Canadian rents hit record high, Vancouver leads costly cities: November report

The driving forces behind the surge include robust population growth and increased rental supply in Alberta, Quebec, and Nova Scotia, resulting in prices exceeding the average market rates.

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Canada witnessed a $175 increase in average rent over the past six months, hitting a peak of $2,178 in October, according to analysis from the November 2023 Rentals.ca Rent Report.

This marks the sixth consecutive month of record-breaking rents, with an annual growth rate of 9.9 percent in October, the second-highest in the past seven years, the CIC News reported.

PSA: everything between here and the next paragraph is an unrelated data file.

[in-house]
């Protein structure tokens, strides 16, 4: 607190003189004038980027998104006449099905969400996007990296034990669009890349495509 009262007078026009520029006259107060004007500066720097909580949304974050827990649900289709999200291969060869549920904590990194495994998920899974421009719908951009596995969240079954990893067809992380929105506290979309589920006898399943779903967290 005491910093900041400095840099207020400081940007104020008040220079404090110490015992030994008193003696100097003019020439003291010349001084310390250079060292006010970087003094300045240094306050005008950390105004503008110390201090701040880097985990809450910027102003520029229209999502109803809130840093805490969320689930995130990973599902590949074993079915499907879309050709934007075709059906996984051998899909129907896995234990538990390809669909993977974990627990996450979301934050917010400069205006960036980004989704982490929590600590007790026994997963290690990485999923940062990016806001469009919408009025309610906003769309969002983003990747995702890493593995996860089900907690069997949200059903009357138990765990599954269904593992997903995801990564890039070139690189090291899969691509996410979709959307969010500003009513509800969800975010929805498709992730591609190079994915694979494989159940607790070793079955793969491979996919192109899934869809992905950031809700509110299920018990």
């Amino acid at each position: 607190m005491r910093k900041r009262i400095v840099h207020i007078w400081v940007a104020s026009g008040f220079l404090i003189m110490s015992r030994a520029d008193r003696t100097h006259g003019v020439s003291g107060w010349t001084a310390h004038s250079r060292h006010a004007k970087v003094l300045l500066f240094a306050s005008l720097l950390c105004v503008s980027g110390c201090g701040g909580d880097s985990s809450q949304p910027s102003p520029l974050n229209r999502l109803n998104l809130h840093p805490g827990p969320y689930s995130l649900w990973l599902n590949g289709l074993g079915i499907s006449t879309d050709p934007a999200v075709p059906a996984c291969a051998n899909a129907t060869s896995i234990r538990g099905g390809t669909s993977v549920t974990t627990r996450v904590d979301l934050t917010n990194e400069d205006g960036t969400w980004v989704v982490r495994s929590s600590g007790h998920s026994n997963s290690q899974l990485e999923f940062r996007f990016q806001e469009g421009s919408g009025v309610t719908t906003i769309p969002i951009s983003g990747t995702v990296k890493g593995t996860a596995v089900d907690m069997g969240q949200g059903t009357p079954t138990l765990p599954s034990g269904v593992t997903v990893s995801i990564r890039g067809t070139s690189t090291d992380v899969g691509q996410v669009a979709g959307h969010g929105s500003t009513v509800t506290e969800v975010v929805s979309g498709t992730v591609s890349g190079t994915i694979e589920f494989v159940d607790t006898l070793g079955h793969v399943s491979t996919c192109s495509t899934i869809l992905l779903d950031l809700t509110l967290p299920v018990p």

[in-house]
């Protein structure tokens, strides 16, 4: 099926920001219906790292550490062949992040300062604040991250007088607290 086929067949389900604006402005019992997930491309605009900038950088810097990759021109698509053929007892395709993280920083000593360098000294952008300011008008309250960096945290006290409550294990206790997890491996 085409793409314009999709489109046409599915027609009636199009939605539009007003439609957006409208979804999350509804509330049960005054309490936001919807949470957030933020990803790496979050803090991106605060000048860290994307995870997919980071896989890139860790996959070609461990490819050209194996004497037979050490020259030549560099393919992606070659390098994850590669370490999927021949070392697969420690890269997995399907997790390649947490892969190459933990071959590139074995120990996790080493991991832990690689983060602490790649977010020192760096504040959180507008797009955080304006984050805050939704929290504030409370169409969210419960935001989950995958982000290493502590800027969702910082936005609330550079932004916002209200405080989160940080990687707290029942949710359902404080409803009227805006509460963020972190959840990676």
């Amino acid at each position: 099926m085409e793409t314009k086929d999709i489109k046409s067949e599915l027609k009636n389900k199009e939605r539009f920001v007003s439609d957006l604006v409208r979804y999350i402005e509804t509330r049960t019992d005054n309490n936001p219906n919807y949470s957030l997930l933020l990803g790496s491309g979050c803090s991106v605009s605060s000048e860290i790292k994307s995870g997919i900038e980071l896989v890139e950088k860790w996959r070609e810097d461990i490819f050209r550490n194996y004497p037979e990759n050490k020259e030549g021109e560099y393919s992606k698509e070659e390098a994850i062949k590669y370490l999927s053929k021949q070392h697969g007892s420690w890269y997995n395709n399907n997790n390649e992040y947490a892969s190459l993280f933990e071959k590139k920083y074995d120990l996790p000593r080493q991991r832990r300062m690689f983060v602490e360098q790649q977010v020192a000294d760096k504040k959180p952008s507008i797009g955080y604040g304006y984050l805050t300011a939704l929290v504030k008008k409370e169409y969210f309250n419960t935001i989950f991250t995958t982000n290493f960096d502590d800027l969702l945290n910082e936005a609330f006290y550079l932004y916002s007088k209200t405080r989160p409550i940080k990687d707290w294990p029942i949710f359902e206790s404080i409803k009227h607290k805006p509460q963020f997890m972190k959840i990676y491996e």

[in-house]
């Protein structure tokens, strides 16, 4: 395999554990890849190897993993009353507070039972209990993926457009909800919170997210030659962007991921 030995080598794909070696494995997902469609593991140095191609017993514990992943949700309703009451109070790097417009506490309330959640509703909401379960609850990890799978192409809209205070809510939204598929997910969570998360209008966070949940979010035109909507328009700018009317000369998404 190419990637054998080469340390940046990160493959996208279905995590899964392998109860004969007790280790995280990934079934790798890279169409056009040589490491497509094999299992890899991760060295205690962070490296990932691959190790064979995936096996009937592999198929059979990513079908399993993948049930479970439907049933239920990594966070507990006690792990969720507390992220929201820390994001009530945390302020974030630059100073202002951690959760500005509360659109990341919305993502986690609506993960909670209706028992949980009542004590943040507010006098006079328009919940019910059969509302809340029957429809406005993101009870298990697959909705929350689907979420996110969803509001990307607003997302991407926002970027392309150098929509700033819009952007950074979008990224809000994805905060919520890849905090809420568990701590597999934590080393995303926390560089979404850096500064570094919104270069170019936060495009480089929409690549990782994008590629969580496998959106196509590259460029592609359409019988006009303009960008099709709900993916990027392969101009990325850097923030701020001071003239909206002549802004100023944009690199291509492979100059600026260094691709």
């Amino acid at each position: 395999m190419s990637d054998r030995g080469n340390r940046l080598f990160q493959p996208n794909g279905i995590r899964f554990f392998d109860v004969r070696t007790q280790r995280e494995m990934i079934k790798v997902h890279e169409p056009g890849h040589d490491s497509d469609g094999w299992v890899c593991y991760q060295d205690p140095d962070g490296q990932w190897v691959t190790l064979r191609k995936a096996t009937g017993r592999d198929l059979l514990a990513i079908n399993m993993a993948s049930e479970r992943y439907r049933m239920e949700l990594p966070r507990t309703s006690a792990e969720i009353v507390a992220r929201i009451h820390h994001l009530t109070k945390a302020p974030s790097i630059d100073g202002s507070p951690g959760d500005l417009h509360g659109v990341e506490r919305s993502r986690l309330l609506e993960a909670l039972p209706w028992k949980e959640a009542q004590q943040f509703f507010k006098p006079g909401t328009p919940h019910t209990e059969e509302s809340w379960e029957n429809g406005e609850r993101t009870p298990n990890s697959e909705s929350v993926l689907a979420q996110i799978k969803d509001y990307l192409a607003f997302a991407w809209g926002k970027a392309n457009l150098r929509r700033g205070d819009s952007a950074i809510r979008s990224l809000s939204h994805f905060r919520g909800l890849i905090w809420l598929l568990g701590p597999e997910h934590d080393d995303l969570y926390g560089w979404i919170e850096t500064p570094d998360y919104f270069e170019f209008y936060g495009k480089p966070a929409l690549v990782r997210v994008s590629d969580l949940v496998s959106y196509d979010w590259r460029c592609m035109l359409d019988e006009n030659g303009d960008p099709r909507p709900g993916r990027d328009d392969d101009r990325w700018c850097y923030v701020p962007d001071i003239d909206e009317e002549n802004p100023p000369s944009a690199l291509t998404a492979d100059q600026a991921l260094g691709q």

The driving forces behind the surge, as outlined in the report, include robust population growth and increased rental supply in Alberta, Quebec, and Nova Scotia, resulting in prices exceeding the average market rates.

Most expensive cities

In terms of the most expensive cities to rent, Vancouver takes the lead, with an average rent of $2,872 for a 1-bedroom and $3,777 for a 2-bedroom. Other costly cities include Burnaby, Toronto, Oakville, and Mississauga. 

Toronto, meanwhile, experienced a slight drop in prices last month, marking the first annual decrease since August 2021. 

Province-wise trends

The province-wise trends indicate that British Columbia maintains the highest average asking rents at $2,639, but there’s a slight month-to-month decline, potentially signaling falling prices.